Additionally, employers, employment agencies, labor organizations and joint labor-management committees are prohibited from limiting, segregating, or classifying employees, individuals or members based on genetic information in a manner that would deprive or have a propensity to deprive the individuals of employment opportunities or have an otherwise negative impact on their status as employees. They are prohibited from requesting, requiring or purchasing an employee's genetic information except in specified circumstances, including when the entity:

  • Inadvertently requests or requires family history of the employee or family member of the employee;

  • Offers health or genetic services and certain conditions are met, such as obtaining an individual's voluntary, written authorization, and disclosure to the entity is limited to aggregate terms that do not disclose the identity of an individual;

  • Requests or requires family medical history to comply with certifications required by the Family and Medical Leave Act;

  • Purchases commercial and publicly available documents that include medical history;

  • Uses the information for genetic monitoring of the biological impact of toxic substances in the workplace, and certain conditions are met; or

  • In certain circumstances, conducts DNA analysis for law enforcement purposes as a forensic laboratory and requires such analysis for quality control purposes.

In cases where employers, employment agencies, labor organizations or joint labor-management committees obtain an individual's genetic information, they may not use the information for discriminatory purposes. The genetic information must be maintained in separate medical files and be treated as a confidential medical record of the employee. These entities may only disclose such information in specified instances, such as: (a) at the written request of an individual; (b) to an occupational or other health researcher if the research is conducted in accordance with the Common Rule (part 46 of title 45, Code of Federal Regulations); (c) in response to an order of a court; (d) to government officials investigating compliance with GINA; (e) if the disclosure is needed in connection with the employee's compliance with the certification provisions of the Family and Medical Leave Act; or (f ) to a Federal, State or local public health agency with respect to information related to a contagious disease that presents an imminent hazard of death or life-threatening illness. These provisions of the statute create one of the greatest potential traps for employers as they do not authorize disclosure in response to discovery requests or even a subpoena. Thus, employers responding to such requests will need to take special care to ensure that information which falls within the definition of "genetic information" is withheld and maintained in confidence.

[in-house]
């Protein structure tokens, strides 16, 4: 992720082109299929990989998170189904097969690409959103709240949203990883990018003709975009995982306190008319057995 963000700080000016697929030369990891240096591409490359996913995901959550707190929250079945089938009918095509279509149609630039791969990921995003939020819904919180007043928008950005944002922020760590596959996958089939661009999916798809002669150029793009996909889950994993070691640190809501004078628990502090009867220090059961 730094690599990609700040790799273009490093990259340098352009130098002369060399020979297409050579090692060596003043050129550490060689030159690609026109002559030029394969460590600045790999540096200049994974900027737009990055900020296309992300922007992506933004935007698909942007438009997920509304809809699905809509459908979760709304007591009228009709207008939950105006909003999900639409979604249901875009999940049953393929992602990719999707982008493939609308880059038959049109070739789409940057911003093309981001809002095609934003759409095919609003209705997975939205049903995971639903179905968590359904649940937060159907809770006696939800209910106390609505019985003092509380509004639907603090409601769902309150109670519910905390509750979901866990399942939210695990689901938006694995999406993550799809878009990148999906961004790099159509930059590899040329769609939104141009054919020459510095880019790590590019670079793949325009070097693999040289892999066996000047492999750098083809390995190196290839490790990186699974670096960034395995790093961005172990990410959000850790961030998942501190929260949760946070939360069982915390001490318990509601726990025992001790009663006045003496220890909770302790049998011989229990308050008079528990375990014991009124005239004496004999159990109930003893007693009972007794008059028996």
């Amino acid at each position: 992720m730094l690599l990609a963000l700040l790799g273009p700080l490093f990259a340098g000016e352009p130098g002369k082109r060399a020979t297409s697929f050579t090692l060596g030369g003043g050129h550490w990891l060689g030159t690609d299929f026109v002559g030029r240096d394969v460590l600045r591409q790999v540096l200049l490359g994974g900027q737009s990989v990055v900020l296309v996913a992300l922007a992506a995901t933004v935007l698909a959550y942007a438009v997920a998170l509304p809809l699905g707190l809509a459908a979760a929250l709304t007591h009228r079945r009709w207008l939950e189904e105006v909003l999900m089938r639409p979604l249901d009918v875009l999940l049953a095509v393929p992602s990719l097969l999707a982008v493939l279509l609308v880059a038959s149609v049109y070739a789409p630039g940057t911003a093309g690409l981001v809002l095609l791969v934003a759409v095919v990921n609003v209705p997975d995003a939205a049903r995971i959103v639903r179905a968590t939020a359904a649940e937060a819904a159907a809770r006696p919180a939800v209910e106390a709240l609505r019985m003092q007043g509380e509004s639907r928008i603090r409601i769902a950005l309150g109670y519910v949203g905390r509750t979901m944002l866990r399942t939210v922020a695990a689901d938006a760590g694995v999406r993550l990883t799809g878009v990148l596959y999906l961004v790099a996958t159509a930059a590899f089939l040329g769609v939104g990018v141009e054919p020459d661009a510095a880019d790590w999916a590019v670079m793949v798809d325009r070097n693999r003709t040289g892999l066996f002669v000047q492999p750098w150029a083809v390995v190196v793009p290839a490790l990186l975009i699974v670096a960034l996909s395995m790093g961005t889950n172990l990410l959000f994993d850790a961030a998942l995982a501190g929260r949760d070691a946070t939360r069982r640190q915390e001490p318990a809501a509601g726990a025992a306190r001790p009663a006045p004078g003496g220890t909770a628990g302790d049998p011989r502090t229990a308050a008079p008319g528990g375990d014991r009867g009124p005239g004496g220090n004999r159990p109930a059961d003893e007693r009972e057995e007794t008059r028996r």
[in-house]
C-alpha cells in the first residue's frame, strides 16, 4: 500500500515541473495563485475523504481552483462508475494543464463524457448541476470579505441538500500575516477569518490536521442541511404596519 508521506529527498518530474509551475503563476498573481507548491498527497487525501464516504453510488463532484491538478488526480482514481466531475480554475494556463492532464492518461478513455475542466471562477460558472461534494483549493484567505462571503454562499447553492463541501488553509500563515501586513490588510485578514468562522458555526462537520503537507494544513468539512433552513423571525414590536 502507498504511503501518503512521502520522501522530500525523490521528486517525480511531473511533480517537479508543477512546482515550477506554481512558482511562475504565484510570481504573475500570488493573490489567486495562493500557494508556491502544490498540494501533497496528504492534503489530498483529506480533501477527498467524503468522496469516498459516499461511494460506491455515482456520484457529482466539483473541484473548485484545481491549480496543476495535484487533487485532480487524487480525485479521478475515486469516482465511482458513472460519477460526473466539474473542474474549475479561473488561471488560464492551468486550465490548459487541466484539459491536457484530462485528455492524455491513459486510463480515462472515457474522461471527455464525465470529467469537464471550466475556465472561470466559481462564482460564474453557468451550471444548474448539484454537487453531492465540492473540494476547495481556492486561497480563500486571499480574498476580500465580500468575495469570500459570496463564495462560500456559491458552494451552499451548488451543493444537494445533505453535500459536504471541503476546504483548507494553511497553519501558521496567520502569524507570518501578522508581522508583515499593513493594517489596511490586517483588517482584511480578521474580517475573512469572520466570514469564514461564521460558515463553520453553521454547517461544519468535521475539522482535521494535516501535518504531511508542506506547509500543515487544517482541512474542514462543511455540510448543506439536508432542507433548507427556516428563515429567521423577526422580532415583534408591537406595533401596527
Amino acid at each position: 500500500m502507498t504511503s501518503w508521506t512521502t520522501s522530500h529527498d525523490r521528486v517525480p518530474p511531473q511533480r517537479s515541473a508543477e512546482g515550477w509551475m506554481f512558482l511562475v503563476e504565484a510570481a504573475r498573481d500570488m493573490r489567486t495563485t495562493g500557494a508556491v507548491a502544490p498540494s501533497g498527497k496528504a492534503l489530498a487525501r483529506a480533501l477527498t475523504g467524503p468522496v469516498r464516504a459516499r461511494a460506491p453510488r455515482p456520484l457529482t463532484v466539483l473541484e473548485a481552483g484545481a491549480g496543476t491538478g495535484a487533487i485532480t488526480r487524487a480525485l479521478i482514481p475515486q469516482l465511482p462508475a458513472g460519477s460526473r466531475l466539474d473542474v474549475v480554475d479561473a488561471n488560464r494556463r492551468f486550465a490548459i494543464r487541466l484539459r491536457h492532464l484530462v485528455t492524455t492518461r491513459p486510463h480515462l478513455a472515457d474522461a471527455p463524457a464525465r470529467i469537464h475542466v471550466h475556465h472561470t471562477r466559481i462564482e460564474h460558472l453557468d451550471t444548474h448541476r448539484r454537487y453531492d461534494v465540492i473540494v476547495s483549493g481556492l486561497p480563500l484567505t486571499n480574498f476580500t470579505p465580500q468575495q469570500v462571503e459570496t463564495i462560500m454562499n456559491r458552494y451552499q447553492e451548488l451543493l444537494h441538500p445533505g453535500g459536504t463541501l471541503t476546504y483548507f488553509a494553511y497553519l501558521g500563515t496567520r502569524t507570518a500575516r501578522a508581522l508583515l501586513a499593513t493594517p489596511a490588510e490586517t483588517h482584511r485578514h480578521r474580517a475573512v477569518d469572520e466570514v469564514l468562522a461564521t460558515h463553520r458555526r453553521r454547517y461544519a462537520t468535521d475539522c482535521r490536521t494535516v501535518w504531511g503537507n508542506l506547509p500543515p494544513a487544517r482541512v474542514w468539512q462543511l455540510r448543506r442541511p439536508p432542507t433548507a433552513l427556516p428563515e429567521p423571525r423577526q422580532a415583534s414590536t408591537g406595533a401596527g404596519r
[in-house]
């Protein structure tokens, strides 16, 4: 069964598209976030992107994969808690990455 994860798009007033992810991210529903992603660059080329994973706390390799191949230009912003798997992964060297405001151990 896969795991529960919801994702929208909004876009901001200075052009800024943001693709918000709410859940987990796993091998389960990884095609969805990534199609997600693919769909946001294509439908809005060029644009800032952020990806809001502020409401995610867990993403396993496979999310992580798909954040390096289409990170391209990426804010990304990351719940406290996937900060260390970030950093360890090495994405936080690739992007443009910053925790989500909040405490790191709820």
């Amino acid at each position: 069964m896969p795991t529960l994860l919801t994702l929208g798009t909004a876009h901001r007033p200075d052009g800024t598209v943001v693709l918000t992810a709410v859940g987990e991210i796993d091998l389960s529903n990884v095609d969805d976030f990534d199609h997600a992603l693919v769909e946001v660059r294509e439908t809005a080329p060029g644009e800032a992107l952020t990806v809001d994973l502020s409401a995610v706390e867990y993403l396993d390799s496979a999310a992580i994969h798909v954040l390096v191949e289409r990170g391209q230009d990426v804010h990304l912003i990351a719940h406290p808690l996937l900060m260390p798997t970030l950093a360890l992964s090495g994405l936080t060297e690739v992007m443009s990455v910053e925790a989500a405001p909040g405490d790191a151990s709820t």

As with other non-discrimination statutes, employees who believe that they have been discriminated against in violation of the law must file a charge of discrimination with the Equal Employment Opportunity Commission. If litigation is filed in federal court, a prevailing plaintiff may recover any damages authorized by the Civil Rights Act of 1991, including compensatory damages, back pay, front pay, and equitable relief.

In a provision unrelated to the genetic information purposes of the Act, the law also amends the Fair Labor Standards Act to increase the penalties for child labor violations which result in death or serious injury.


The new Federal law follows many state laws already enacted which relate to genetic discrimination in employment and health insurance. However, GINA is even more far-reaching because it imposes nondiscrimination provisions on ERISA plans, something that states are not permitted to do.

Although GINA provides individuals with some important protections, GINA is not a panacea. Some critics have indicated that GINA does not go far enough. For example, GINA does not prohibit discrimination against individuals once they have manifested a condition. GINA is also limited to health insurance; it does not cover other types of insurance, such as life insurance. On the other hand, GINA also has been criticized for being unnecessary, burdening employers when there is little evidence of abusive practices by employers, or potentially interfering with an insurer's ability to request certain genetic tests to ensure proper treatment for an enrollee.

GINA attempts to balance potential medical advances, such as using genetic information to permit the early detection of illnesses, enable individuals to take preventive steps to decrease their likelihood of contracting a disorder, or develop effective therapies, against the potential for misuse of the information. The ultimate impact of GINA on an individual's interest in obtaining genetic information and on preventing discriminatory practices remains unknown.

Practical Tips For Employers:

  • The statute will not go into effect for 18 months, but employers should look for the Equal Employment Opportunity Commission to publish regulations interpreting the new law within the next year.

  • Employers should review their discrimination policies now to ensure that they cover genetic information.

  • Employers should carefully review and revise documents soliciting medical information (e.g. post-offer medical examination records, fitness for duty records, or other authorizations for the release of medical records) to ensure that they specifically exclude questions requesting genetic information, unless there is a direct and compelling need for the information.

  • Employers should roll-out training on this new law for managers. This would be a good time to refresh training on all types of discrimination, harassment and retaliation and to tie in the new provisions of your Company's policies.

The content of this article is intended to provide a general guide to the subject matter. Specialist advice should be sought about your specific circumstances.